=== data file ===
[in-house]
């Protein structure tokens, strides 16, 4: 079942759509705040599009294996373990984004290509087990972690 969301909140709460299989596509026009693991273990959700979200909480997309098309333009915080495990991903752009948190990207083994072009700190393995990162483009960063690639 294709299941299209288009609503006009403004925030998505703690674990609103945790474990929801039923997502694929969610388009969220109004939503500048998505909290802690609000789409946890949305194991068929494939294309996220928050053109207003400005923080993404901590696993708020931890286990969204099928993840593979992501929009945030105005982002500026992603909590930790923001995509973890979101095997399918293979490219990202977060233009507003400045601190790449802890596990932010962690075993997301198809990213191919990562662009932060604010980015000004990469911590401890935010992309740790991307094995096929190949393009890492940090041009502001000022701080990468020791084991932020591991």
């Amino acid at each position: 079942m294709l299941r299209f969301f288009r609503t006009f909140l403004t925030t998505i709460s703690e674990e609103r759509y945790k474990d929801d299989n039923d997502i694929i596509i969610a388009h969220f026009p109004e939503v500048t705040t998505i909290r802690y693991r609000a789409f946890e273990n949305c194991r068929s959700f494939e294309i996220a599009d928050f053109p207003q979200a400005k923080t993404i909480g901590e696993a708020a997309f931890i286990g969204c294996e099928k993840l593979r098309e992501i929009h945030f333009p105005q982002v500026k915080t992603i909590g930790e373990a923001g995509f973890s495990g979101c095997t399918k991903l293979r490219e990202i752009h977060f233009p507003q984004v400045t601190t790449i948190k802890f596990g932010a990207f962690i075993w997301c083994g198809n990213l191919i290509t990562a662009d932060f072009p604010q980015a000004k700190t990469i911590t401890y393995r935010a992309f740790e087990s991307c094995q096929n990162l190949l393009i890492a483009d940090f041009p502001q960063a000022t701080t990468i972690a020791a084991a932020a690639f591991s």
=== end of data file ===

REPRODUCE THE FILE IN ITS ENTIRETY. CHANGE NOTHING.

[in-house]
């Protein structure tokens, strides 16, 4: 079942759509705040599009294996373990984004290509087990972690 969301909140709460299989596509026009693991273990959700979200909480997309098309333009915080495990991903752009948190990207083994072009700190393995990162483009960063690639 294709299941299209288009609503006009403004925030998505703690674990609103945790474990929801039923997502694929969610388009969220109004939503500048998505909290802690609000789409946890949305194991068929494939294309996220928050053109207003400005923080993404901590696993708020931890286990969204099928993840593979992501929009945030105005982002500026992603909590930790923001995509973890979101095997399918293979490219990202977060233009507003400045601190790449802890596990932010962690075993997301198809990213191919990562662009932060604010980015000004990469911590401890935010992309740790991307094995096929190949393009890492940090041009502001000022701080990468020791084991932020591991």
């Amino acid at each position: 079942m294709l299941r299209f969301f288009r609503t006009f909140l403004t925030t998505i709460s703690e674990e609103r759509y945790k474990d929801d299989n039923d997502i694929i596509i969610a388009h969220f026009p109004e939503v500048t705040t998505i909290r802690y693991r609000a789409f946890e273990n949305c194991r068929s959700f494939e294309i996220a599009d928050f053109p207003q979200a400005k923080t993404i909480g901590e696993a708020a997309f931890i286990g969204c294996e099928k993840l593979r098309e992501i929009h945030f333009p105005q982002v500026k915080t992603i909590g930790e373990a923001g995509f973890s495990g979101c095997t399918k991903l293979r490219e990202i752009h977060f233009p507003q984004v400045t601190t790449i948190k802890f596990g932010a990207f962690i075993w997301c083994g198809n990213l191919i290509t990562a662009d932060f072009p604010q980015a000004k700190t990469i911590t401890y393995r935010a992309f740790e087990s991307c094995q096929n990162l190949l393009i890492a483009d940090f041009p502001q960063a000022t701080t990468i972690a020791a084991a932020a690639f591991s």